It’s a fact that knowledge-driven cultures have better decision making cultures. By creating an information management strategy where both tacit and explicit knowledge is captured, any financial services operator can ensure their organization has the information needed to drive the best outcome for the company and the customer.

Straightforward knowledge transfer

New employees (as well as those promoted to new positions) will take time to get up to speed. Likewise, when some in a senior role leaves, they take a lot of institutional knowledge with them. A knowledge management strategy that prioritizes sharing of knowledge allows inevitable churn and role shuffling to have a minimal impact on operational quality. What kinds of intangible assets can a retiring executive contribute to a knowledge base that newly promoted senior managers might find invaluable? What organizational knowledge is needed to ensure a new teller doesn’t violate the law on day 10?

An expectation to share knowledge and a centralized, easily accessible knowledge base for employees at all levels can help smooth any potential transitions, and make change management exercises easier.

Unified brand experience

Gone are the days where you knew everyone at your local bank, as “local” banks are now anything but. Instead, most banks are multinational, multi-departmental financial services behemoths, which means a wider range of offerings and branch locations for customers. But a customer going into a branch in Maine and one going into a branch in Kentucky should be able to expect the same level of competency and access to trusted information.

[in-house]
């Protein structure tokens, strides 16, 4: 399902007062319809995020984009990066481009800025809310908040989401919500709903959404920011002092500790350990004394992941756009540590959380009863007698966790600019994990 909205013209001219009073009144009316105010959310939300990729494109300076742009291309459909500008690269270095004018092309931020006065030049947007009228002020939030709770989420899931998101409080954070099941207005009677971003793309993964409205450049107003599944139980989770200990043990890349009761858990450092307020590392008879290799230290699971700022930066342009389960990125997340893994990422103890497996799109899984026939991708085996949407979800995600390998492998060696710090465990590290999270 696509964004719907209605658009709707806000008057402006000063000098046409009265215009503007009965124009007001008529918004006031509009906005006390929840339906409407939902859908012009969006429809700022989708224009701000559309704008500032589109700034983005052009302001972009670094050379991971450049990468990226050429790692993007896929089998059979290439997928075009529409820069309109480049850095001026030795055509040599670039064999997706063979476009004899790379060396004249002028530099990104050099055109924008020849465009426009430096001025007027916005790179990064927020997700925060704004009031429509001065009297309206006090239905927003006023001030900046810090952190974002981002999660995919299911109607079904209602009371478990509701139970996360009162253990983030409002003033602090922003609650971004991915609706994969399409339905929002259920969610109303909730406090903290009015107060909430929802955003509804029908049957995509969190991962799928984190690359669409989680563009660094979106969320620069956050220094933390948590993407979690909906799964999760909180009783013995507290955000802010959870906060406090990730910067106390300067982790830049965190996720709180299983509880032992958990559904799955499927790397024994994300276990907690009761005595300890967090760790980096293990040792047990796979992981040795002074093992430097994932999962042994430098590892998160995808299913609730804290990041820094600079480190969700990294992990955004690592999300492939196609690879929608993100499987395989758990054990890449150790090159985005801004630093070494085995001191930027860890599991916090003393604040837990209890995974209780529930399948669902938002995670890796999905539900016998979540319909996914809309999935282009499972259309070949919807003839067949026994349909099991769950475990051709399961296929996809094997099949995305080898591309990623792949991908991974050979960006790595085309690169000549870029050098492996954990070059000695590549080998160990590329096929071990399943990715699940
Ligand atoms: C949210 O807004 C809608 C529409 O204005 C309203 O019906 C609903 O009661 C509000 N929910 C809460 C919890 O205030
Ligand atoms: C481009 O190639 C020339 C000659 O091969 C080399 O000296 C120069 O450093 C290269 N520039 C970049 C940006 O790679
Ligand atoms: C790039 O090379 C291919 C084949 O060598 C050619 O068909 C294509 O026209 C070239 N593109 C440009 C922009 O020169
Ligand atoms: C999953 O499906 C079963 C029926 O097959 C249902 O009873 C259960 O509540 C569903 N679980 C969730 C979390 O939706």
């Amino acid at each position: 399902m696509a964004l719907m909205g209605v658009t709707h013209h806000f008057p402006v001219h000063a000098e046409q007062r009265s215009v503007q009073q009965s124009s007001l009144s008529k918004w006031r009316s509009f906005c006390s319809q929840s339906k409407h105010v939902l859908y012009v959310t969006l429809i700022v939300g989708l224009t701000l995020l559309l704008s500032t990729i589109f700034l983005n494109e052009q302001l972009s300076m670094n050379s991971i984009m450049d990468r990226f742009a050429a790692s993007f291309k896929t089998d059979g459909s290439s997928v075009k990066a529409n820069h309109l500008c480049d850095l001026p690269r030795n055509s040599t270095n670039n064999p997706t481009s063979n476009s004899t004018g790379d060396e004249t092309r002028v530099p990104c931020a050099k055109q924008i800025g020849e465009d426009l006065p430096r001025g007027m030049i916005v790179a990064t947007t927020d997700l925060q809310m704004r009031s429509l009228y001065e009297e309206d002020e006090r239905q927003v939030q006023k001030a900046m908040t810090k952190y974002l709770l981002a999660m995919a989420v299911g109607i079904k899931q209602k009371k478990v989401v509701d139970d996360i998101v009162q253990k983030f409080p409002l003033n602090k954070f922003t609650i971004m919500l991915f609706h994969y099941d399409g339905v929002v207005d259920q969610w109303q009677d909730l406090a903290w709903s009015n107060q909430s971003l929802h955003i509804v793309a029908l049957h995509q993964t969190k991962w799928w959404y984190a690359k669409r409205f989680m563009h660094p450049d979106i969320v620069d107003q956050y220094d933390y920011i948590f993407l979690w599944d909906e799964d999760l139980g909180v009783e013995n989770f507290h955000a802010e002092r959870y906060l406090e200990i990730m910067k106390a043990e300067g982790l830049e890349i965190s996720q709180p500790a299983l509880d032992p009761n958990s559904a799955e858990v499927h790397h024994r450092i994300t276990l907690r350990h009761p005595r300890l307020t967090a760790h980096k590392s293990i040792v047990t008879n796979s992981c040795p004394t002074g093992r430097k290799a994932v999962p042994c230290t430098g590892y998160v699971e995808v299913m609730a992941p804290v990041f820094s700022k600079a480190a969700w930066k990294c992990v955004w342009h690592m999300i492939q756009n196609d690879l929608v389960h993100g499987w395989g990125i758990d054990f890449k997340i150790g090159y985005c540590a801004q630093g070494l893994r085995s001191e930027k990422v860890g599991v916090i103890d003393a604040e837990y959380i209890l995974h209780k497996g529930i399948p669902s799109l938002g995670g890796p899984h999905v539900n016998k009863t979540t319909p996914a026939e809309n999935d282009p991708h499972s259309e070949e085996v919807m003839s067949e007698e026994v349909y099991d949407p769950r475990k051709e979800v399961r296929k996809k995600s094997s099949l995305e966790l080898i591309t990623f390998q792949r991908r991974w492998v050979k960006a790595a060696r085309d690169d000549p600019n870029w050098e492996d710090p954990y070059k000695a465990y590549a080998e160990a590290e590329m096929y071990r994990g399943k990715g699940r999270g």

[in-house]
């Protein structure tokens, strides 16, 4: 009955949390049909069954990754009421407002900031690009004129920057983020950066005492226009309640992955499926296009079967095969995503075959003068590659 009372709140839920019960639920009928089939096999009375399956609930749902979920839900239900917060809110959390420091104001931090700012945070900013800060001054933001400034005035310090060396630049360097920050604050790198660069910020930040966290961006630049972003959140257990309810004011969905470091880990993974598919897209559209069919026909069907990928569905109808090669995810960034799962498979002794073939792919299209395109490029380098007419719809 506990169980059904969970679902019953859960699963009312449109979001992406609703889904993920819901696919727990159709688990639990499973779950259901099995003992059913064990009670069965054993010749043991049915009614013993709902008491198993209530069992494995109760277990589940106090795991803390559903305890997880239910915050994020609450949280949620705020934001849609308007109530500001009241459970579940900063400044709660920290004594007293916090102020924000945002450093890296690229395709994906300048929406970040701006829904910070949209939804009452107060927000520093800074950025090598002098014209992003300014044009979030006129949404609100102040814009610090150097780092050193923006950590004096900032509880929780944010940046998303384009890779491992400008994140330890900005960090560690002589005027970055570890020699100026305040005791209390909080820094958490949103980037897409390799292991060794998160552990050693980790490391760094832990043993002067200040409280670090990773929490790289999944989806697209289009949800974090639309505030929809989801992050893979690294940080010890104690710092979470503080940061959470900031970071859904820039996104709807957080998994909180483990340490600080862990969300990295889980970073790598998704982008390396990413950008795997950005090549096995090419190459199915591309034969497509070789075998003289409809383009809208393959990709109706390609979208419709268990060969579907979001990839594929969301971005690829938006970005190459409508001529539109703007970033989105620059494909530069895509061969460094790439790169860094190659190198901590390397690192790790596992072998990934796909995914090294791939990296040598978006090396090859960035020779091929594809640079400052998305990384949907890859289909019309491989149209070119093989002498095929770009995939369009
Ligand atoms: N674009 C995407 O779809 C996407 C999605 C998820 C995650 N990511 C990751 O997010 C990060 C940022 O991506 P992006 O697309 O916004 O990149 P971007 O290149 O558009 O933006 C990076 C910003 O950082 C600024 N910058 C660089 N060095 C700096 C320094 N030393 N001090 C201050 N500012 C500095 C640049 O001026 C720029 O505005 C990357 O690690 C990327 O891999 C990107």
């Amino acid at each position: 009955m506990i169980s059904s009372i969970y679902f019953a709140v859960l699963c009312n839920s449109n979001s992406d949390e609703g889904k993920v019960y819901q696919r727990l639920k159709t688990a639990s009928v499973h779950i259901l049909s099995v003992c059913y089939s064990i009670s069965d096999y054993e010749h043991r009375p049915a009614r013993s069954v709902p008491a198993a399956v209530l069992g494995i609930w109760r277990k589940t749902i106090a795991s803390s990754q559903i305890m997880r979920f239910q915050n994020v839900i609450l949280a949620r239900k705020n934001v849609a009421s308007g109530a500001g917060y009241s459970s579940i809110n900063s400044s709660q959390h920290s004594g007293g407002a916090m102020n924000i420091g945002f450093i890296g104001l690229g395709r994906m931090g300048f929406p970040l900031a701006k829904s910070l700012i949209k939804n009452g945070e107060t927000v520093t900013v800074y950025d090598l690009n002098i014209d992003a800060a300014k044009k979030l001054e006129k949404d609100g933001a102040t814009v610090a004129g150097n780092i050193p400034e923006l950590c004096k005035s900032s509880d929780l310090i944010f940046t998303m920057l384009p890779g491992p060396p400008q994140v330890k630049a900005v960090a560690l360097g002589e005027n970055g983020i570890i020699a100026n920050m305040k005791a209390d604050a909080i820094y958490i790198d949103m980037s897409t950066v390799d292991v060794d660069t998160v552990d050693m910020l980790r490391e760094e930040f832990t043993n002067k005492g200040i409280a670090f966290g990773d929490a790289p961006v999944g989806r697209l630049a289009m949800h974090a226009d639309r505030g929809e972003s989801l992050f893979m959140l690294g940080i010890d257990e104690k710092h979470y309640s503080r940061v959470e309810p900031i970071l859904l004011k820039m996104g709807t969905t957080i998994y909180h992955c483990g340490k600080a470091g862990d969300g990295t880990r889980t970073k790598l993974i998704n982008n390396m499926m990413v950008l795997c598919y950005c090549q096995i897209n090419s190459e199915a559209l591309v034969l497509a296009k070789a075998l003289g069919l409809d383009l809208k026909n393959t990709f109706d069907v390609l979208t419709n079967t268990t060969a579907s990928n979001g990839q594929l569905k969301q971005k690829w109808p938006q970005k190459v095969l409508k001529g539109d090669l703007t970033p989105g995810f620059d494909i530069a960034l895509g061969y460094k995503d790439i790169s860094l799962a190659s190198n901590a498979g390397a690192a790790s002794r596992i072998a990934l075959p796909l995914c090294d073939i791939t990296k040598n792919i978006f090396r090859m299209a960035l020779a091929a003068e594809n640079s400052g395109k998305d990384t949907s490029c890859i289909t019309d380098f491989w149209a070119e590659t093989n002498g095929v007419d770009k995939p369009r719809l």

Widely used and accessible knowledge management systems can help maintain a unified brand experience without sacrificing institutional knowledge. In fact, by making all of the company’s relevant knowledge available to everyone who needs it, those customers can expect the same level of knowledge and action regardless of who they talk to: a teller in person, a phone rep, a chat agent, and branch manager in an entirely different location.

Transparent regulatory compliance

Overlapping state and national regulations can make the financial industry a maze to navigate as a consumer — let alone work in. And considering that those regulations can change year over year (if not even more frequently), relying on prior knowledge of “how things work” can doom individual employees and the companies they work for alike. Instead of expecting people to memorize bylaws, placing everything in a knowledge base that’s easy to update and access when necessary makes it much easier for 100% of the company to be compliant, lowering a company’s overall legal risk.

An even better option is to choose a knowledge base that allows subject matter experts (like a company’s lawyers) to periodically verify that all of the regulations in the knowledge base are correct and up to date — and for users to be able to transparently see when the last changes were made.